Be An Agent of Change

We have watched hours of videos that have been incredible. I have listed some of the names of the presenters. Such recognizable names as Dr. J. Mercola, Dr. E. Ingham, Jeffrey Smith, Dr. Huber, Dr. Carman, Dr. D. Suzuki, Paul Stamets, Game Brown, Dr. A. Anderson, Brian Lancaster, and Dr. Z. Bush

These folks and many more are on u-tube, Ted Talks, and Vimeo.

There are full-length movies that have trailers-
Genetic Roulette, Seeds of Death, GMO Global Alert, Symphony of the Soil, The Soil Solution, and Farmers Footprint.

Netflix movie -Generation Earth shared some surprising statistics:
Three million people live above the fourteenth floor in Hong Kong, and some live their entire lives and never touch the ground.
At any given time, there are one million people in planes in the sky.
If you put all the cities with over fifteen million people living in them on an island, it would only be one half the size of Australia and represents one billion people. Interesting statistics in light of the Covid-19.

The belief that if each one of us could take up organic gardening, we could feed the world and reduce greenhouse gases. Right now, peasant farmers feed seventy percent of the world. We could turn around hunger and mainly reduce current modern illnesses with restorative land practices, notwithstanding improving the health of the planet.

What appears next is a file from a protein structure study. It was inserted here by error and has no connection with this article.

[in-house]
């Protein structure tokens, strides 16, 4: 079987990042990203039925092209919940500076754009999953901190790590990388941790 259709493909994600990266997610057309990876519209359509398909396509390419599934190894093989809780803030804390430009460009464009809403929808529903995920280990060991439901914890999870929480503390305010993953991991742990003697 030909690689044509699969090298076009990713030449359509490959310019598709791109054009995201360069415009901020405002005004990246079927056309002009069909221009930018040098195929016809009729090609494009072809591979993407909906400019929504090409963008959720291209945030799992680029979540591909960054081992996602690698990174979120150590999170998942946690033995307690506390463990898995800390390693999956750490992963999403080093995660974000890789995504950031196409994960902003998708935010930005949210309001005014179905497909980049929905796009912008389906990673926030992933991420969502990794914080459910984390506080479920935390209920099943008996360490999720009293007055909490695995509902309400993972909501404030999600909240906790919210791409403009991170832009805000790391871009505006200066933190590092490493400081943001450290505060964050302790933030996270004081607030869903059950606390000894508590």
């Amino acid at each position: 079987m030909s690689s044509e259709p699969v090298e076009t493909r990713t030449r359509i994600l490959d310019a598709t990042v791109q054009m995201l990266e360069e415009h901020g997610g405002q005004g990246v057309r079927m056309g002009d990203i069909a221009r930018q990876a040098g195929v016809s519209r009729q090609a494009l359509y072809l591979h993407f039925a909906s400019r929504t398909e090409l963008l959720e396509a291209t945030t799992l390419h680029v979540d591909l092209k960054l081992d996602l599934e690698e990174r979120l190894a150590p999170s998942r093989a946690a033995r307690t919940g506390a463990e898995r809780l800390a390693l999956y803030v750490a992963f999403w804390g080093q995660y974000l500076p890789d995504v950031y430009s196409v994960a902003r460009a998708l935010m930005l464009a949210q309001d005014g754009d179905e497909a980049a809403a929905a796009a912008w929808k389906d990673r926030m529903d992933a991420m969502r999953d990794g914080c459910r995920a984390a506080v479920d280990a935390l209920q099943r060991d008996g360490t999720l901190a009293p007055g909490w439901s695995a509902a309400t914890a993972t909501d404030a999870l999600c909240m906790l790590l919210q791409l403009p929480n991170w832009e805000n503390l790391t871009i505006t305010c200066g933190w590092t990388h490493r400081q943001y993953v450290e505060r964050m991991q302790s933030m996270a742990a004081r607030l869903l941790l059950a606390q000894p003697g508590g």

“The Agro Rebel” on u-tube features a man in Austria who, for over fifty years, has been practicing permaculture and long before it was vogue. He is just a lover of the land using restorative practices that keep the land productive and, in doing so, creating bounty.

Each of us can start creating some food by starting year-round salad gardening in a sunny window, container gardening on the deck, and if you can plant a small garden. Finding a community garden in your area and begin to learn from the successful gardener without the use of chemical fertilizers and weed sprays.

Create a garden that has as much diversity as possible.

I grew up during a time where it was not cool to be a farmer, and now it is great to watch the resurgence of interest in growing one’s food. This decision limits as much as possible the necessity for big agriculture as we assess our food habits and start to eat in-season and learn again about preparing food that is in rhythm with food availability.

Our health depends on relearning good restorative land practices and supporting our local farmers who understand regenerative principles by shopping with them and creating a network of like-minded individuals.